Recording Audio In a NativeScript App

Okay, so not everyone will need to record audio from a device in their mobile application, but it’s still a pretty kick-ass feature to add to your app. This tutorial will be short and sweet. We are going to use the nativescript-audio plugin. You can find the repo here. A pal of mine, Nathan Walker, contributed the iOS version and did a lot of the TypeScript cleanup on the code base so thanks to him for his contribution. This plugin actually records and plays back audio. I plan on doing a follow up on playing audio later on.

So let’s get started with the code. We are going to create a fresh NativeScript app, add the plugin and record some audio. If you aren’t familiar with NativeScript, there is an excellent getting started guide. We will stick to Android for this tutorial but the process will be the same for iOS since the plugin handles all of the native work for you.

Important Android Reminder:

Recording audio requires permission, on devices running Android API <= 22 you just need to add the permission to the AndroidManifest.xml. The permission is:

<uses-permission android:name="android.permission.RECORD_AUDIO" />

If you’re targeting API 22 or lower, then you are done. However, as of now you should be targeting API 23 which handles certain permissions at run time instead of during the installation. For this we are going to use Nathanael Anderson’s plugin nativescript-permissions.

Open your command prompt on Windows or the terminal on Mac/Linux. Then run the following commands:

tns create AudioRecorder

cd AudioRecorder

tns platform add android

Next we need to add our plugins, execute the following command:

npm i nativescript-audio
npm i nativescript-permissions

Now we have a new NativeScript app with the Android platform and our plugin installed. Now for the UI we will just add three buttons to start and stop recording and see the audio file path, then wire up the functions to execute the correct methods on the plugin. Very simple stuff (that’s the purpose of this tutorial).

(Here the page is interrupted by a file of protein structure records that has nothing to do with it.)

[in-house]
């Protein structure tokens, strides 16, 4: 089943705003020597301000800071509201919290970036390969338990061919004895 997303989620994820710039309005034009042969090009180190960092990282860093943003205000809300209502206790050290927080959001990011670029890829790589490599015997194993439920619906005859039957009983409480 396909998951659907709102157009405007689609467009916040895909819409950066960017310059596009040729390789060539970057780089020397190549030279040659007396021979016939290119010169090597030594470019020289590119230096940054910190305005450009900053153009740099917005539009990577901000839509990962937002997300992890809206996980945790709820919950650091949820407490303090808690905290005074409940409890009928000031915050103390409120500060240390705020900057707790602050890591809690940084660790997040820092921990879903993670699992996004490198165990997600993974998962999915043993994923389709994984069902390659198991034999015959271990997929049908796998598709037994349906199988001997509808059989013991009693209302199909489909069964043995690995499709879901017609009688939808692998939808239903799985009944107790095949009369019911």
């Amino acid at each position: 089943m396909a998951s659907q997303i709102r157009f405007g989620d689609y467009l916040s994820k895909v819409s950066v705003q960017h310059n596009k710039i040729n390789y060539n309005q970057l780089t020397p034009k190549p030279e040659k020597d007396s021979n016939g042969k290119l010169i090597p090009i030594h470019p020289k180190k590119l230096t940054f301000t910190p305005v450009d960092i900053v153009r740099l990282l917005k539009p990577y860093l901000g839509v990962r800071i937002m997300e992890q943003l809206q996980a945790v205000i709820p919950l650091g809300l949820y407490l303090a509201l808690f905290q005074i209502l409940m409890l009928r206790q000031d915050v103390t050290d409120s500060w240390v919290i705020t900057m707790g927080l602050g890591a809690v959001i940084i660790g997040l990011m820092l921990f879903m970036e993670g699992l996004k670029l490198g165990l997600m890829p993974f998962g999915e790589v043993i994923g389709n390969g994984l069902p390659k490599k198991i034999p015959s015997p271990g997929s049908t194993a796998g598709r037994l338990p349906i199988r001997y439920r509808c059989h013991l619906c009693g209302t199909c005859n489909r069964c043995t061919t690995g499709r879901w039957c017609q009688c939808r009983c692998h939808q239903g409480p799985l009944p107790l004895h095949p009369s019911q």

Open up your IDE or text editor and let’s change app/main-page.xml to look like the following:

<Page xmlns="" navigatingTo="onNavigatingTo">
<ActivityIndicator color="#3489db" busy="{{ isRecording }}" />
<Button text="Start Recording" tap="start" />
<Button text="Stop Recording" tap="stop" />
<Button text="Get Recorded File" tap="getFile" />
<label text="{{ recordedAudioFile }}" color="#3489db" textWrap="true" />



Next, we need the code for the start and stop functions. Open up the app/main-page.js file and change it to the following:

var observable = require("data/observable");
var fs = require('file-system');
var audio = require("nativescript-audio");
var permissions = require('nativescript-permissions');

var data = new observable.Observable({});
var recorder;

function onNavigatingTo(args) {
   var page = args.object;
   page.bindingContext = data;

   data.set('isRecording', false);
exports.onNavigatingTo = onNavigatingTo;


function start(args) {

   permissions.requestPermission(android.Manifest.permission.RECORD_AUDIO, "Let me hear your thoughts...")
 .then(function () {

   // you should check if the device has recording capabilities
   if (audio.TNSRecorder.CAN_RECORD()) {

     recorder = new audio.TNSRecorder();

     var audioFolder = fs.knownFolders.currentApp().getFolder("audio");

     var recorderOptions = {

       filename: audioFolder.path + '/recording.mp3',
       infoCallback: function () {
       errorCallback: function () {
          alert('Error recording.');

    console.log('RECORDER OPTIONS: ' + recorderOptions);

    recorder.start(recorderOptions).then(function (res) {
       data.set('isRecording', true);
    }, function (err) {
        data.set('isRecording', false);
        console.log('ERROR: ' + err);

   } else {
     alert('This device cannot record audio.');

   .catch(function () {
      console.log("Uh oh, no permissions - plan B time!");
exports.start = start;


function stop(args) {
   if (recorder != undefined) {
     recorder.stop().then(function () {
     data.set('isRecording', false);
     alert('Audio Recorded Successfully.');
   }, function (err) {
     data.set('isRecording', false);
exports.stop = stop;

function getFile(args) {
 try {
    var audioFolder = fs.knownFolders.currentApp().getFolder("audio");
    var recordedFile = audioFolder.getFile('recording.mp3');
    data.set("recordedAudioFile", recordedFile.path);
  } catch (ex) {
exports.getFile = getFile;

That’s it. You are now ready to build the app and run it on your device or emulator. One last warning, some emulators limit device capability, I suggest GenyMotion over the stock Android emulator. Run the following NativeScript commands to view your work: